Ritchie Robertson, "The Enlightenment: The Pursuit of Happiness, 1680-1790" (Harper, 2021)

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The Enlightenment: The Pursuit of Happiness, 1680-1790 (Harper, 2021) is a magisterial history that recasts the Enlightenment as a period not solely consumed with rationale and reason, but rather as a pursuit of practical means to achieve greater human happiness.

One of the formative periods of European and world history, the Enlightenment is the fountainhead of modern secular Western values: religious tolerance, freedom of thought, speech and the press, of rationality and evidence-based argument.

Yet why, over three hundred years after it began, is the Enlightenment so profoundly misunderstood as controversial, the expression of soulless calculation? The answer may be that, to an extraordinary extent, we have accepted the account of the Enlightenment given by its conservative enemies: that enlightenment necessarily implied hostility to religion or support for an unfettered free market, or that this was “the best of all possible worlds”.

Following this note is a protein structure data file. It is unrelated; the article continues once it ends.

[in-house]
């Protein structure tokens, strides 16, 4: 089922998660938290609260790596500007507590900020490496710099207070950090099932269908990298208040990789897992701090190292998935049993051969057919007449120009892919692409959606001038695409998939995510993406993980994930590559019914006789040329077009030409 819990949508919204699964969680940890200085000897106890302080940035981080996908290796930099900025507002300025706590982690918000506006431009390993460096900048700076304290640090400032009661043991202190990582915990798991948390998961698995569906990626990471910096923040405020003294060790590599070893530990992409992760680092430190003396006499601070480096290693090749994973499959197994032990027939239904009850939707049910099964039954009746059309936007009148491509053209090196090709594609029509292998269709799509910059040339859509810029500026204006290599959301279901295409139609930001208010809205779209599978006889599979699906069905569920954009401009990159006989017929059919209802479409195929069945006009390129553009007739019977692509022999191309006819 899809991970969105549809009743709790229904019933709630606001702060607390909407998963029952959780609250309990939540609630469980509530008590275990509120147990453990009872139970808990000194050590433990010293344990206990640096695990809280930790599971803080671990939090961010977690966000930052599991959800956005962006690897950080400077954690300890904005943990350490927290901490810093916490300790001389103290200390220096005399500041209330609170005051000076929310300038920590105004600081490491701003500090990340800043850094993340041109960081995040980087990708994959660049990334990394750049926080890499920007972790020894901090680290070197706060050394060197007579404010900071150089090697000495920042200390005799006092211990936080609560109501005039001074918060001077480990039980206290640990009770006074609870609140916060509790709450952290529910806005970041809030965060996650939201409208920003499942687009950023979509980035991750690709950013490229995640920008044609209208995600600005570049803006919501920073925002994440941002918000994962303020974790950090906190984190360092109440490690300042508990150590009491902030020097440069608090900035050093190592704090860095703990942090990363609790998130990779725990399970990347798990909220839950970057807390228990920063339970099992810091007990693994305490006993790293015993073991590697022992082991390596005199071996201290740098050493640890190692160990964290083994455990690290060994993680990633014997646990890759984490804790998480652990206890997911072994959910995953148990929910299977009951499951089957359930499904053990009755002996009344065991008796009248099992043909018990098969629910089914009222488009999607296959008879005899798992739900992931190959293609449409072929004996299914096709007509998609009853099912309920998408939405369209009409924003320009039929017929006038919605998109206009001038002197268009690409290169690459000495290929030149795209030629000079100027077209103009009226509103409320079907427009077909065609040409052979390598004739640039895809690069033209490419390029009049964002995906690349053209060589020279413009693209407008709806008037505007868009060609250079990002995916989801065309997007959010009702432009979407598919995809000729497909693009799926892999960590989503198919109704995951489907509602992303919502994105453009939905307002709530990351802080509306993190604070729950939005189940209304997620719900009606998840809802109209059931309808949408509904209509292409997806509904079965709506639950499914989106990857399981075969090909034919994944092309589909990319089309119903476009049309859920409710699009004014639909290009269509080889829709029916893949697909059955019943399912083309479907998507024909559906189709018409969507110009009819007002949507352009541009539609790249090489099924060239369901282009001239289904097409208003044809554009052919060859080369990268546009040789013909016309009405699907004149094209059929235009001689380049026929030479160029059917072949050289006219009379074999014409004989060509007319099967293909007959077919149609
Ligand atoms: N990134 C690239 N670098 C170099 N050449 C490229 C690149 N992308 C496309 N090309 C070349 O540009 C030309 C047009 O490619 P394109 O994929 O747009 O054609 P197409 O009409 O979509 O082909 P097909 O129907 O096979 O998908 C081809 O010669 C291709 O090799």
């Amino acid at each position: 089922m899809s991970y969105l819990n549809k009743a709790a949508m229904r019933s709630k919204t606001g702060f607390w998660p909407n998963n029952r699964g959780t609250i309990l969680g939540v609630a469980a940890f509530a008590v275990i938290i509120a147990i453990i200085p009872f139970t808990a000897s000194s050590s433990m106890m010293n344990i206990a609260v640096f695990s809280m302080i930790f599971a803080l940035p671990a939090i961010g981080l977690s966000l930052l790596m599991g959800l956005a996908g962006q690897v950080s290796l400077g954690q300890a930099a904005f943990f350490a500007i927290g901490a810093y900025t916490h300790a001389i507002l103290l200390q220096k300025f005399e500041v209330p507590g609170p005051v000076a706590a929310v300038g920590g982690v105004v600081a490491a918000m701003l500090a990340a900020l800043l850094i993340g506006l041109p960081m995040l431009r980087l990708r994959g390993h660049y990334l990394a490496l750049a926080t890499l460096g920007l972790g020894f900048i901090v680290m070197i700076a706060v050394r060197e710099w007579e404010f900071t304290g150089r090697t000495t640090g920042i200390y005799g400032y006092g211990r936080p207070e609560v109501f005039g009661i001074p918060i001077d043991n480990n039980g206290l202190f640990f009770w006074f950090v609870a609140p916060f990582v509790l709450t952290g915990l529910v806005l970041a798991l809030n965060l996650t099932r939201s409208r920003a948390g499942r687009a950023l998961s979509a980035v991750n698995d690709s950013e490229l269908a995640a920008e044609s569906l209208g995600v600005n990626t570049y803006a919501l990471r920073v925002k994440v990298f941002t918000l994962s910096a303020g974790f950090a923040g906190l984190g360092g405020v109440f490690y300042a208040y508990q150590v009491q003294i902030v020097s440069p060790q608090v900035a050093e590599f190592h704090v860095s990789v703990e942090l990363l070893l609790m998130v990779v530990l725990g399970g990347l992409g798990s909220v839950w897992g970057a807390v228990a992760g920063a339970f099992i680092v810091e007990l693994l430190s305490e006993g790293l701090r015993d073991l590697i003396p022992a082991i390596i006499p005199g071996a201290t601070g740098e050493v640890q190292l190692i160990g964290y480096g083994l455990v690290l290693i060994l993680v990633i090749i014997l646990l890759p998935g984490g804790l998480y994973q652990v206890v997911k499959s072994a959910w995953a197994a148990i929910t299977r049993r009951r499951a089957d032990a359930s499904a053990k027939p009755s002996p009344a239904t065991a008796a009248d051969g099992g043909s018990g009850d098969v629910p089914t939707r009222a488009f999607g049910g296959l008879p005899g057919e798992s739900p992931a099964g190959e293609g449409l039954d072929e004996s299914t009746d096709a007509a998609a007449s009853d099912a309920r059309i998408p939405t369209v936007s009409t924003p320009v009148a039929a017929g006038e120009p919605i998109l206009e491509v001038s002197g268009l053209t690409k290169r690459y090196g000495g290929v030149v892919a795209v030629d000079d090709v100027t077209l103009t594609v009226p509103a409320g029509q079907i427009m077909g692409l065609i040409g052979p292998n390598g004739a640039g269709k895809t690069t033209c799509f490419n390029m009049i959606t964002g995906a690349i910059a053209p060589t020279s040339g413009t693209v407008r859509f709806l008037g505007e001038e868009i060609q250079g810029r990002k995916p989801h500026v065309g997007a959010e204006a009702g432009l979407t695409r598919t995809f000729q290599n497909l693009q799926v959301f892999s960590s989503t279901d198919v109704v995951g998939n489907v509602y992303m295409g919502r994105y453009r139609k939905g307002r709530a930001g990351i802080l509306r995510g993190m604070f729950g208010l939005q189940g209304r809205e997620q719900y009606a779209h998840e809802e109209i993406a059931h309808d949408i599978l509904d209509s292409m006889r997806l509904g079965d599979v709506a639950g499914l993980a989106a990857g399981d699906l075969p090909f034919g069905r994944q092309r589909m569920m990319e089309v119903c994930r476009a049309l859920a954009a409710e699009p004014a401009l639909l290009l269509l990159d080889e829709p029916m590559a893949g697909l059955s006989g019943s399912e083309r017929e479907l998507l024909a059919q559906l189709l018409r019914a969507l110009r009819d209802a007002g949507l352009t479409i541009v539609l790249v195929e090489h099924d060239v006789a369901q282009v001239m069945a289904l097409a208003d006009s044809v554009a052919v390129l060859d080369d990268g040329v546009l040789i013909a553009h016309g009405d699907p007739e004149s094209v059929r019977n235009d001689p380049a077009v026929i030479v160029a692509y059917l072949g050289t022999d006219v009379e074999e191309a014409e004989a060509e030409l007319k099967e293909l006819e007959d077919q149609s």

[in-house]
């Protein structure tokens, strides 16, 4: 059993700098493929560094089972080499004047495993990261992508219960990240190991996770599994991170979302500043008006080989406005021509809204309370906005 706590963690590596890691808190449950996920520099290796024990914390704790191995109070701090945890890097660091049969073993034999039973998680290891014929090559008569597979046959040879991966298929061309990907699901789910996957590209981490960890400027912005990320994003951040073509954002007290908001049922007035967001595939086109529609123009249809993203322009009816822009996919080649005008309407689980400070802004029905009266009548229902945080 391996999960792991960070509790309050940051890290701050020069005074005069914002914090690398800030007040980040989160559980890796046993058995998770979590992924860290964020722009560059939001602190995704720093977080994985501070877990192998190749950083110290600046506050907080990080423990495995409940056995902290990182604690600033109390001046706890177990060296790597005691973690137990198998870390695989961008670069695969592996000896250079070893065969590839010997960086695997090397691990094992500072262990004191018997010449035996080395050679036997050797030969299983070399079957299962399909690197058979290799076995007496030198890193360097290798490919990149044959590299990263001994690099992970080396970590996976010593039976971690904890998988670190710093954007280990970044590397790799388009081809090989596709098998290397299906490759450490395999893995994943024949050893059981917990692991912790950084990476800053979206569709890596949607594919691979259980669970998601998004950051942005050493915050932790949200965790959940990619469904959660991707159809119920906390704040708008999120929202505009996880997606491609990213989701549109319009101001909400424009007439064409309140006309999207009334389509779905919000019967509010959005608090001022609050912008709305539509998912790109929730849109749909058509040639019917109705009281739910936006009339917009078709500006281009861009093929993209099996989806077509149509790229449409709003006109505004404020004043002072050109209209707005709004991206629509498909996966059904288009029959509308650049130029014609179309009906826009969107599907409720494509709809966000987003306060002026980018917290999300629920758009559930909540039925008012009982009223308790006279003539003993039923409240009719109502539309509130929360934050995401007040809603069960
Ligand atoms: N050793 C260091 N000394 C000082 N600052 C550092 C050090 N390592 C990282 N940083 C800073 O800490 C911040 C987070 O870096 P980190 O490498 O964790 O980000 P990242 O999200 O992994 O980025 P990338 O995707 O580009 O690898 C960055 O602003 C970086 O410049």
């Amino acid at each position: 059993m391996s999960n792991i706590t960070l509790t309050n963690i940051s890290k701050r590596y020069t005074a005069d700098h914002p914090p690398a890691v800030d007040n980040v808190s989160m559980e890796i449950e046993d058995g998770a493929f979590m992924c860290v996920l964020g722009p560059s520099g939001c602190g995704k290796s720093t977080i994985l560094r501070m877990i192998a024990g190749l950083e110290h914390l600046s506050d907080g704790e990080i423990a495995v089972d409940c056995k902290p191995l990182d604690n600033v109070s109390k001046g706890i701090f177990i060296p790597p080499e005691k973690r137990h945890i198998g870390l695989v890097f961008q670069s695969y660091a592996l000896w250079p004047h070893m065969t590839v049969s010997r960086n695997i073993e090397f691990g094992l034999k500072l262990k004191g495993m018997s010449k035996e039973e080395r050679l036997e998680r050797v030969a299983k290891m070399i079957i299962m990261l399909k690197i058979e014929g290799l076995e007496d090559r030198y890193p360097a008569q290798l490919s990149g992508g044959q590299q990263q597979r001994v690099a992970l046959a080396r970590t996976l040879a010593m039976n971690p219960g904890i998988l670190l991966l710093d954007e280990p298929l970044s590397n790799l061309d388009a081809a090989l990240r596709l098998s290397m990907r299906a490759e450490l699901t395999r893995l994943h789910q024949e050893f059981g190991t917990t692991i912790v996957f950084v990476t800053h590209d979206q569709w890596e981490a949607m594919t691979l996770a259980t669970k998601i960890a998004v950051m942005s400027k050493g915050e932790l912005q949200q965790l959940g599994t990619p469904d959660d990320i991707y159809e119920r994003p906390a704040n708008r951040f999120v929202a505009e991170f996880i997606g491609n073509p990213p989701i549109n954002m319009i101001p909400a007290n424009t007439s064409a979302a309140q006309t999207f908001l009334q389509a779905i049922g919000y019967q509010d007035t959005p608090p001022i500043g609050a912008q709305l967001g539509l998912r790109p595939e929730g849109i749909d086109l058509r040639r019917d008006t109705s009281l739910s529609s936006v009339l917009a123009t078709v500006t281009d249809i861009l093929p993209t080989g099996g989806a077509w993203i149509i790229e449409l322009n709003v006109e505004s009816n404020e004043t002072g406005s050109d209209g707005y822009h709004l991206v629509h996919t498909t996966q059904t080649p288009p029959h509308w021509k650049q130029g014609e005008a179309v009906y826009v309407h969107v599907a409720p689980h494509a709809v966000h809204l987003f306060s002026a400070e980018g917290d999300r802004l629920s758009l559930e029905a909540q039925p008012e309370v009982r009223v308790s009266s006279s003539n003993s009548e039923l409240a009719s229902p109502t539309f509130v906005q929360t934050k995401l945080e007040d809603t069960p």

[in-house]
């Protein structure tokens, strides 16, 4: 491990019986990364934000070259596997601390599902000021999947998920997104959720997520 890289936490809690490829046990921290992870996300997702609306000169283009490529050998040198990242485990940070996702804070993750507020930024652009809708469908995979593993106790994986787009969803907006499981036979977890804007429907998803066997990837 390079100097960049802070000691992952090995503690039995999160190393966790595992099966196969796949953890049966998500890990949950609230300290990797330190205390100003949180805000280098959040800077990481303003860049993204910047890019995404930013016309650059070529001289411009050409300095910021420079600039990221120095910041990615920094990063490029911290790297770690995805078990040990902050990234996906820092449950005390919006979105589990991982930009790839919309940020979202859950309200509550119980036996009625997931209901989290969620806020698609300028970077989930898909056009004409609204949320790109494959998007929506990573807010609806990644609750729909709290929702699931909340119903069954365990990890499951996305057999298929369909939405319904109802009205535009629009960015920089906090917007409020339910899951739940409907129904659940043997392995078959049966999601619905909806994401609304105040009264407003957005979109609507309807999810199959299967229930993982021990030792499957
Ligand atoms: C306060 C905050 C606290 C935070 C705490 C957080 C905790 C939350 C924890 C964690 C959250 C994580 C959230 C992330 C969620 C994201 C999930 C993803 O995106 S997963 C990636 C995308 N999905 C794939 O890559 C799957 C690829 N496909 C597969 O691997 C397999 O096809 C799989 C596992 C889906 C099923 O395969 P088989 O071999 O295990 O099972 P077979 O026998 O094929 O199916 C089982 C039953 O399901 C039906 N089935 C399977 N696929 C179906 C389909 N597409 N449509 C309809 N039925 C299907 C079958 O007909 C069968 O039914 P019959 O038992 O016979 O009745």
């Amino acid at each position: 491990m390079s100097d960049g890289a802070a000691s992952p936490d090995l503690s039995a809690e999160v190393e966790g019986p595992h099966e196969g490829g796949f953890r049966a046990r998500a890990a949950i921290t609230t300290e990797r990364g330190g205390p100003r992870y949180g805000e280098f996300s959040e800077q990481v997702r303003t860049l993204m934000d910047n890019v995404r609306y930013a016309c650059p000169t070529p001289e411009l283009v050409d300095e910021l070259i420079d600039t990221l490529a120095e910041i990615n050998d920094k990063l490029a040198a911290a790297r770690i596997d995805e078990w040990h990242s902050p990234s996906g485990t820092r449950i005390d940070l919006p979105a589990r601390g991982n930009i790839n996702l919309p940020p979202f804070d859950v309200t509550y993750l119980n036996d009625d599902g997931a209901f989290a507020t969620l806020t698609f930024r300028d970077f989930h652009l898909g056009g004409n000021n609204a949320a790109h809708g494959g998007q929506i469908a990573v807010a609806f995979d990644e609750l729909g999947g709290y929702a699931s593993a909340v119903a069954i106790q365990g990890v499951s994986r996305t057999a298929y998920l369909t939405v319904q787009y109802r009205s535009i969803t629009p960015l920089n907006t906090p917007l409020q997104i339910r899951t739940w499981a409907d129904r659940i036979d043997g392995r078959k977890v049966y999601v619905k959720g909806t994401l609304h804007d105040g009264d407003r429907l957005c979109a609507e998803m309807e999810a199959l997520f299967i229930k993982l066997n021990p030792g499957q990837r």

Ritchie Robertson goes back into the “long eighteenth century,” from approximately 1680 to 1790, to reveal what this much-debated period was really about. Robertson returns to the era’s original texts to show that above all, the Enlightenment was really about increasing human happiness – in this world rather than the next – by promoting scientific inquiry and reasoned argument.

Zach McCulley (@zamccull) is a historian of religion and literary cultures in early modern England and PhD candidate in History at Queen's University Belfast.

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